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Hirst auction not for us

Sotheby’s 2008 sale “pushed boundaries of what is believable” says Christie’s boss

Ed Dolman

NEW YORK. Christie’s would not have staged the famous Damien Hirst sale, “Beautiful Inside My Head Forever”, which was held at Sotheby’s London on 15 and 16 September 2008. “I think the Damien Hirst sale had pretty extreme inherent conflicts of interest that, to my mind, probably pushed the boundaries of what is believable in an auction and what isn’t, so I don’t think we as an auction house would have taken that sale on in that form,” said Christie’s chairman Ed Dolman at a panel discussion (see video) in New York last month.

On the day that Lehman Brothers collapsed and the world’s economies began to freefall, Hirst shattered precedent by consigning 223 new works direct to auction including hallmark pieces such as the formaldehyde sculpture, The Golden Calf, which sold for £10.3m. Two hundred and eighteen of the works on offer found buyers in a three-session sale that totalled £93m. Three works made more than £5m, and 18 fetched over £1m. “The sale was magnificent, a triumph,’’ said London dealer Ivor Braka in an interview at the time.

It is unknown whether Hirst dis­cussed a potential sale with Christie’s, which held the first successful sales of the artist’s work at auction in May 1996 when the spot painting—and catalogue cover-lot—Ad­reno­chrome Semicarbazone Sulf­onate, 1992, sold for £32,200. Sotheby’s also had a strong relationship with the artist, having hosted the sale of items from his Pharmacy restaurant in 2004. This made a total of £11.1m, far in excess of the pre-sale estimate of £3.5m to £4.9m.

Dolman’s disclosure was prompted by a question posed by Manhattan-based old master dealer Richard Feigen, a fellow panellist at the discussion, “Trans­parency in the market…can we have more of it?”, held jointly by the Art Dealers Assoc­iation of America and The Art Newspaper. “Do you know what the real market for Damien Hirst is?” quizzed Feigen, adding that he did not “know anyone who knows what a Damien Hirst is worth”.

Hirst’s tactic of staging a single-artist sale of new works was designed to entice new buyers: the artist had by this stage produced such a volume of work that, despite international gallery representation, he still wanted further outlets. The sale succeeded in growing the market according to Sotheby’s, which said that 39% of the buyers had never bought contemporary art before and 24% of the buyers were new to the auction house. But, some question the figures: “The sale was just before the crash in the stock market; how many of those sales were concluded…?” asked art advisor Allan Schwartzman, also on the panel at the debate. The auction house declined to comment.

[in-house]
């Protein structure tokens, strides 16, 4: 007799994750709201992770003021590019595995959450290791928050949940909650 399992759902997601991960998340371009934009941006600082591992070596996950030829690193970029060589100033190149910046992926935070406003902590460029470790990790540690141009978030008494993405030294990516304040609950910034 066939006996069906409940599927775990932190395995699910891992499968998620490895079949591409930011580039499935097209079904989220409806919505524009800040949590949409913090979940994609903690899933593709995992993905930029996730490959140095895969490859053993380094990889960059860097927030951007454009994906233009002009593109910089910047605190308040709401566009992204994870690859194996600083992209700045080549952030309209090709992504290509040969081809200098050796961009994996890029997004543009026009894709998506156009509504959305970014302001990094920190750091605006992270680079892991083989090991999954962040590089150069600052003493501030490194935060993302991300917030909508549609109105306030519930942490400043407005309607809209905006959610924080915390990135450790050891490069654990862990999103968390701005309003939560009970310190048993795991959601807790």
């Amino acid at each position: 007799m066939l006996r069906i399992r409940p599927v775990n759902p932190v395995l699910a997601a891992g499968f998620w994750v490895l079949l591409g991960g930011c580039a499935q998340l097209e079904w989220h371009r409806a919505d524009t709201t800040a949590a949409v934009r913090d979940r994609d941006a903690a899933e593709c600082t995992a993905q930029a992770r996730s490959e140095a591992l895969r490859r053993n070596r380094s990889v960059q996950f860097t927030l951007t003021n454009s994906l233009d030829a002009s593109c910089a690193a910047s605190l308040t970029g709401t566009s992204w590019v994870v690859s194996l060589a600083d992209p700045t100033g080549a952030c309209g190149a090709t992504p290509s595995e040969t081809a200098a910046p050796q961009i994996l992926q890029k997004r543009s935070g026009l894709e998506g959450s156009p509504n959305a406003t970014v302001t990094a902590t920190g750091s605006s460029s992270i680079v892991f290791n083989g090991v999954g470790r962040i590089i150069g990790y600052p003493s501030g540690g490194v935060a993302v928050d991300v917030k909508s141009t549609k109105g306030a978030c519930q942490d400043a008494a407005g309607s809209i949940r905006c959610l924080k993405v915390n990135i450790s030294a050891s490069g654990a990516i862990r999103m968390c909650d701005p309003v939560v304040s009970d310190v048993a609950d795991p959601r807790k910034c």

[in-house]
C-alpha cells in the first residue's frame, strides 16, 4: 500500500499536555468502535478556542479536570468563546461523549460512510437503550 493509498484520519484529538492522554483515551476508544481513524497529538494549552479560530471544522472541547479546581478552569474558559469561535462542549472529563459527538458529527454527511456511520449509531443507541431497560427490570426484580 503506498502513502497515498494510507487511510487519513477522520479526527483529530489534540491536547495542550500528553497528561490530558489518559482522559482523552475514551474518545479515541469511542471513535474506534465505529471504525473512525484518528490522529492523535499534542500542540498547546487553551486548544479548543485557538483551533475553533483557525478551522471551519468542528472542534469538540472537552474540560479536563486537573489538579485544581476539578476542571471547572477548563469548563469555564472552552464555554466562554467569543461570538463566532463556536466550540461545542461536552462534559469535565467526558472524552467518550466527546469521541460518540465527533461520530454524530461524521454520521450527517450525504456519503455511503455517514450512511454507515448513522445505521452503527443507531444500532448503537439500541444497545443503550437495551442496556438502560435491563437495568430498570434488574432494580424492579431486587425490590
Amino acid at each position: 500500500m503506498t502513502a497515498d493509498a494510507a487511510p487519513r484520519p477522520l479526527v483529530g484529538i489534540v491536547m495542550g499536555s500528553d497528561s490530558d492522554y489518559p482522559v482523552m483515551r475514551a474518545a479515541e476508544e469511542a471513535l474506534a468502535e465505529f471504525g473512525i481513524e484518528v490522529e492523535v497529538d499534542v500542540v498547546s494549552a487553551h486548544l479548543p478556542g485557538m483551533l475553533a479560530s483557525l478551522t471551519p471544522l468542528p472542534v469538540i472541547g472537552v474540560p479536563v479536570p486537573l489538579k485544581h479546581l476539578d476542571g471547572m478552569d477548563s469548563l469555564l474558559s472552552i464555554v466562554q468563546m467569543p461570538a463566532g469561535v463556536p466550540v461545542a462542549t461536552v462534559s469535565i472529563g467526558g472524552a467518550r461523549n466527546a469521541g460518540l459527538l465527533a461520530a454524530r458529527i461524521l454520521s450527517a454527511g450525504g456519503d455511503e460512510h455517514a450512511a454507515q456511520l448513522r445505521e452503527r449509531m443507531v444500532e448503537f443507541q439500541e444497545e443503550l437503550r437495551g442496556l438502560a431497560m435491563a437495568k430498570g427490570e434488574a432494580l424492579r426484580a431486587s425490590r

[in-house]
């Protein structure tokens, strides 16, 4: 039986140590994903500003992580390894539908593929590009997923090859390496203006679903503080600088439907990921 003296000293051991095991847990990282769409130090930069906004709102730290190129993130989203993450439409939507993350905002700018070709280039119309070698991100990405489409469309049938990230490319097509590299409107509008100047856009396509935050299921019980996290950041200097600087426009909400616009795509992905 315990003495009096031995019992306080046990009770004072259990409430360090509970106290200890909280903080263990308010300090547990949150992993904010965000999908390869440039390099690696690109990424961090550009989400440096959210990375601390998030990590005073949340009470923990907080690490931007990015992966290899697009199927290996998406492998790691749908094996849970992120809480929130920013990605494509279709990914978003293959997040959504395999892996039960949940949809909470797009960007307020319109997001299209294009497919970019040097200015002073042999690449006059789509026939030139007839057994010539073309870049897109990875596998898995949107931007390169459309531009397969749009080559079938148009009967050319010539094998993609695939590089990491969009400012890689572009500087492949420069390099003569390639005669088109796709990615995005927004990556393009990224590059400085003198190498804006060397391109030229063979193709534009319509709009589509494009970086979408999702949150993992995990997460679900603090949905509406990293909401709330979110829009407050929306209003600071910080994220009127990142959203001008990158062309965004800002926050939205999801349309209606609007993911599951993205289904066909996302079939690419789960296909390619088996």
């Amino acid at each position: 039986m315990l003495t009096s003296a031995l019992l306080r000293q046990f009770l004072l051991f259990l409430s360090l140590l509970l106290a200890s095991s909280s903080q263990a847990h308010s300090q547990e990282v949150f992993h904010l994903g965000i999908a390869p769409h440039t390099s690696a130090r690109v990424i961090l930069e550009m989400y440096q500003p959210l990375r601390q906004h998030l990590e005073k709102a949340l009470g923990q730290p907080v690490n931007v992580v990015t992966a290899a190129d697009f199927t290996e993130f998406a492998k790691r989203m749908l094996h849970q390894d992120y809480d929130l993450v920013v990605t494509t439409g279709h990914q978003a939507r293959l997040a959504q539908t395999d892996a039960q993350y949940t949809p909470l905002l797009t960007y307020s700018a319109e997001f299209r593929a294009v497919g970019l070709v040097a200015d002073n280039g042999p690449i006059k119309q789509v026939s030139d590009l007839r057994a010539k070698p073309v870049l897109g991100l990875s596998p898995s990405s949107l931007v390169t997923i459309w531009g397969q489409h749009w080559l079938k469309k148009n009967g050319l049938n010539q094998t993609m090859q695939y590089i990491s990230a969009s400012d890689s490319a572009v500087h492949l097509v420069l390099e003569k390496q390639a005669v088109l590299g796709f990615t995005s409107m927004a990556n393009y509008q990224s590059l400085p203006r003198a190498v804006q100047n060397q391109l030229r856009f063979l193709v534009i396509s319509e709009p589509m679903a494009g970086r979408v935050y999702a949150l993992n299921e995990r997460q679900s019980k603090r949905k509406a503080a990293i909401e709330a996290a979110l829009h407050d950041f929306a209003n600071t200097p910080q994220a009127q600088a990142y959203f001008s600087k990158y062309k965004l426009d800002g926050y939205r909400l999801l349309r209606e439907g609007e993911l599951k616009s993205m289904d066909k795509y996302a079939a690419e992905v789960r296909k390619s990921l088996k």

Since this landmark sale, the volume of Hirst work at auction has fallen considerably. Schwartzman, who said that he has never recommended a client to collect Hirst, called the artist the “Franklin Mint of art works”, referring to the producer of limited-edition, low-brow collectibles, such as royalty or TV-themed items. He added: “Usually art is valued because the supply is limited and there is a greater number of buyers than works to satisfy them, but this is an artist who has commonly produced to the full extent, and more than what the market has wanted, so it has really defied the patterns of a market that I understand.”

Despite a panning from the press for his painting exhibition held at London’s Wallace Collection in 2009, Hirst remains a globally recognised brand. Commercially, he continues to find new markets: his suspended dove, The In­es­capable Truth, 2005, was the first formaldehyde work to sell in the Far East when it went to an Asian collector for £1.75m at Art HK last May, according to White Cube gallery. His first ever solo UK survey show is expected to pull in the crowds when it opens at Tate Modern in 2012, intentionally scheduled to coincide with the Olympics.

While Hirst remains a controversial figure, he has “secured his place in art history”, said critic Jonathan Jones in an article for The Guardian newspaper. He wrote: “[Hirst] can fart around for 20 years painting in his shed if he wants to. We critics can hurl our insults, but he is much cleverer than us. He knows good taste is for fools.”

The “Beautiful Inside My Head Forever” sale was not to the taste of Christie’s Ed Dolman (below)
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